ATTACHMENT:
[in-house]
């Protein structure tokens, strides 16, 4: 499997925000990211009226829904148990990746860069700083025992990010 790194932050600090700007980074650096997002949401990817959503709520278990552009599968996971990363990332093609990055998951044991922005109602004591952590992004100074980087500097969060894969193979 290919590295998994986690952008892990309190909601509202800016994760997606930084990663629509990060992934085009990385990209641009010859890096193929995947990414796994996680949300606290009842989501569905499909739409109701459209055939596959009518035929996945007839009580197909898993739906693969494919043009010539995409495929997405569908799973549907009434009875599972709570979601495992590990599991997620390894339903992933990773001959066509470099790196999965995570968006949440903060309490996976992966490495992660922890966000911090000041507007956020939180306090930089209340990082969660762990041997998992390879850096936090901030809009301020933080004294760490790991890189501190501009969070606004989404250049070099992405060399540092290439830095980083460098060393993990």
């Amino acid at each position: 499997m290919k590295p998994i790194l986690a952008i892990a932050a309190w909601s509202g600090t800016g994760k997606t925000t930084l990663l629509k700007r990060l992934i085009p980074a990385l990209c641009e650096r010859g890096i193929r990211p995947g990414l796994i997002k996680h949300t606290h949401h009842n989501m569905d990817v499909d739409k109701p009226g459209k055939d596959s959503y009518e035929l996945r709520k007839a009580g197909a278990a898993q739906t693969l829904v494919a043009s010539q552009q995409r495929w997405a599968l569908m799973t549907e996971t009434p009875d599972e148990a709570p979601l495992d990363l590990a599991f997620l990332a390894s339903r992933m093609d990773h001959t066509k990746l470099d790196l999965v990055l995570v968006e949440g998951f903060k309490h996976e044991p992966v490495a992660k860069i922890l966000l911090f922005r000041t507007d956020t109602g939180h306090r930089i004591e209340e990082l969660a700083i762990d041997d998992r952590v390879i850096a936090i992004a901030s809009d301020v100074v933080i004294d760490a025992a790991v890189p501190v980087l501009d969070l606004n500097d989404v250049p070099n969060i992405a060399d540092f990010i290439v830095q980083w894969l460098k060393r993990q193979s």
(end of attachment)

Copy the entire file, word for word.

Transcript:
[in-house]
């Protein structure tokens, strides 16, 4: 499997925000990211009226829904148990990746860069700083025992990010 790194932050600090700007980074650096997002949401990817959503709520278990552009599968996971990363990332093609990055998951044991922005109602004591952590992004100074980087500097969060894969193979 290919590295998994986690952008892990309190909601509202800016994760997606930084990663629509990060992934085009990385990209641009010859890096193929995947990414796994996680949300606290009842989501569905499909739409109701459209055939596959009518035929996945007839009580197909898993739906693969494919043009010539995409495929997405569908799973549907009434009875599972709570979601495992590990599991997620390894339903992933990773001959066509470099790196999965995570968006949440903060309490996976992966490495992660922890966000911090000041507007956020939180306090930089209340990082969660762990041997998992390879850096936090901030809009301020933080004294760490790991890189501190501009969070606004989404250049070099992405060399540092290439830095980083460098060393993990």
């Amino acid at each position: 499997m290919k590295p998994i790194l986690a952008i892990a932050a309190w909601s509202g600090t800016g994760k997606t925000t930084l990663l629509k700007r990060l992934i085009p980074a990385l990209c641009e650096r010859g890096i193929r990211p995947g990414l796994i997002k996680h949300t606290h949401h009842n989501m569905d990817v499909d739409k109701p009226g459209k055939d596959s959503y009518e035929l996945r709520k007839a009580g197909a278990a898993q739906t693969l829904v494919a043009s010539q552009q995409r495929w997405a599968l569908m799973t549907e996971t009434p009875d599972e148990a709570p979601l495992d990363l590990a599991f997620l990332a390894s339903r992933m093609d990773h001959t066509k990746l470099d790196l999965v990055l995570v968006e949440g998951f903060k309490h996976e044991p992966v490495a992660k860069i922890l966000l911090f922005r000041t507007d956020t109602g939180h306090r930089i004591e209340e990082l969660a700083i762990d041997d998992r952590v390879i850096a936090i992004a901030s809009d301020v100074v933080i004294d760490a025992a790991v890189p501190v980087l501009d969070l606004n500097d989404v250049p070099n969060i992405a060399d540092f990010i290439v830095q980083w894969l460098k060393r993990q193979s």